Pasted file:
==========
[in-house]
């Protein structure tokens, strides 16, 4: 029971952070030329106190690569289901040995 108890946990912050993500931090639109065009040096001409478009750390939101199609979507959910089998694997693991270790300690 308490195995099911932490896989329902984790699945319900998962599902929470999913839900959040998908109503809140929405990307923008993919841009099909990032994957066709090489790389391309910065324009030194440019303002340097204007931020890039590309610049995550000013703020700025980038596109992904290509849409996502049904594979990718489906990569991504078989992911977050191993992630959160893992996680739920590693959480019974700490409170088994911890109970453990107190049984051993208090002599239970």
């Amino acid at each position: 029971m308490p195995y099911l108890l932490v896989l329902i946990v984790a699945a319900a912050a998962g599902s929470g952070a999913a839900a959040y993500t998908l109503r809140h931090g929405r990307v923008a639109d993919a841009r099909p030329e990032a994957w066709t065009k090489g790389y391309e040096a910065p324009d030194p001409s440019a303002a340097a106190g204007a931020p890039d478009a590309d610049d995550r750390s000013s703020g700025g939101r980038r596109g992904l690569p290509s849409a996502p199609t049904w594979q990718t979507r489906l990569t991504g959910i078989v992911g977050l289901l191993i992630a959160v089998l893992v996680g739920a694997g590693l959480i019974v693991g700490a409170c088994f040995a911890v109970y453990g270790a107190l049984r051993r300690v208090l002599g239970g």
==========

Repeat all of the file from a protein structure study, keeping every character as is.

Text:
[in-house]
């Protein structure tokens, strides 16, 4: 029971952070030329106190690569289901040995 108890946990912050993500931090639109065009040096001409478009750390939101199609979507959910089998694997693991270790300690 308490195995099911932490896989329902984790699945319900998962599902929470999913839900959040998908109503809140929405990307923008993919841009099909990032994957066709090489790389391309910065324009030194440019303002340097204007931020890039590309610049995550000013703020700025980038596109992904290509849409996502049904594979990718489906990569991504078989992911977050191993992630959160893992996680739920590693959480019974700490409170088994911890109970453990107190049984051993208090002599239970």
């Amino acid at each position: 029971m308490p195995y099911l108890l932490v896989l329902i946990v984790a699945a319900a912050a998962g599902s929470g952070a999913a839900a959040y993500t998908l109503r809140h931090g929405r990307v923008a639109d993919a841009r099909p030329e990032a994957w066709t065009k090489g790389y391309e040096a910065p324009d030194p001409s440019a303002a340097a106190g204007a931020p890039d478009a590309d610049d995550r750390s000013s703020g700025g939101r980038r596109g992904l690569p290509s849409a996502p199609t049904w594979q990718t979507r489906l990569t991504g959910i078989v992911g977050l289901l191993i992630a959160v089998l893992v996680g739920a694997g590693l959480i019974v693991g700490a409170c088994f040995a911890v109970y453990g270790a107190l049984r051993r300690v208090l002599g239970g």